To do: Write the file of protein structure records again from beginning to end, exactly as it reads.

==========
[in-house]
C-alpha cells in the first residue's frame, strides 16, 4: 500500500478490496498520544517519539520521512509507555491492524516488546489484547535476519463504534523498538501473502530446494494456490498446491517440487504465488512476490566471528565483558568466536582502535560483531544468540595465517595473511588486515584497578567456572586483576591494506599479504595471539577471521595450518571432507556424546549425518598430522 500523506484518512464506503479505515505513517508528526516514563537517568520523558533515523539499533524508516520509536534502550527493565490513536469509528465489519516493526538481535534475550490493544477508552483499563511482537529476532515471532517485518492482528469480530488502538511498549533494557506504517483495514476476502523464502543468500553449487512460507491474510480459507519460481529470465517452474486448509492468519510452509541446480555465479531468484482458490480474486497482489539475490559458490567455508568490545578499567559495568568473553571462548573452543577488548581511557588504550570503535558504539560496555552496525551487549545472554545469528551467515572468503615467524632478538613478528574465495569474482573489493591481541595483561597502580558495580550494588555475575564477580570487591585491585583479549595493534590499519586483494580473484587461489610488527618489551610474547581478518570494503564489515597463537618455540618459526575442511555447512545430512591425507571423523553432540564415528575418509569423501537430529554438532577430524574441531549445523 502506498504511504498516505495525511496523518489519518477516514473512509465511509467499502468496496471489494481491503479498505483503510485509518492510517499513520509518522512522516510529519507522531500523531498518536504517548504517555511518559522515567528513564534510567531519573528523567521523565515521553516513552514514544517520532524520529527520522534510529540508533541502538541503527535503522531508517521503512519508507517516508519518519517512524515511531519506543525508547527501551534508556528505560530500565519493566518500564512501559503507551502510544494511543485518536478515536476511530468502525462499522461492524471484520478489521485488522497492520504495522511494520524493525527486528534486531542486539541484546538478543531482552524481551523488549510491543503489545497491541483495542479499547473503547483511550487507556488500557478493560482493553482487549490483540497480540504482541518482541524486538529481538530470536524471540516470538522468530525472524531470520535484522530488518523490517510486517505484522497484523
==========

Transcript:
[in-house]
C-alpha cells in the first residue's frame, strides 16, 4: 500500500478490496498520544517519539520521512509507555491492524516488546489484547535476519463504534523498538501473502530446494494456490498446491517440487504465488512476490566471528565483558568466536582502535560483531544468540595465517595473511588486515584497578567456572586483576591494506599479504595471539577471521595450518571432507556424546549425518598430522 500523506484518512464506503479505515505513517508528526516514563537517568520523558533515523539499533524508516520509536534502550527493565490513536469509528465489519516493526538481535534475550490493544477508552483499563511482537529476532515471532517485518492482528469480530488502538511498549533494557506504517483495514476476502523464502543468500553449487512460507491474510480459507519460481529470465517452474486448509492468519510452509541446480555465479531468484482458490480474486497482489539475490559458490567455508568490545578499567559495568568473553571462548573452543577488548581511557588504550570503535558504539560496555552496525551487549545472554545469528551467515572468503615467524632478538613478528574465495569474482573489493591481541595483561597502580558495580550494588555475575564477580570487591585491585583479549595493534590499519586483494580473484587461489610488527618489551610474547581478518570494503564489515597463537618455540618459526575442511555447512545430512591425507571423523553432540564415528575418509569423501537430529554438532577430524574441531549445523 502506498504511504498516505495525511496523518489519518477516514473512509465511509467499502468496496471489494481491503479498505483503510485509518492510517499513520509518522512522516510529519507522531500523531498518536504517548504517555511518559522515567528513564534510567531519573528523567521523565515521553516513552514514544517520532524520529527520522534510529540508533541502538541503527535503522531508517521503512519508507517516508519518519517512524515511531519506543525508547527501551534508556528505560530500565519493566518500564512501559503507551502510544494511543485518536478515536476511530468502525462499522461492524471484520478489521485488522497492520504495522511494520524493525527486528534486531542486539541484546538478543531482552524481551523488549510491543503489545497491541483495542479499547473503547483511550487507556488500557478493560482493553482487549490483540497480540504482541518482541524486538529481538530470536524471540516470538522468530525472524531470520535484522530488518523490517510486517505484522497484523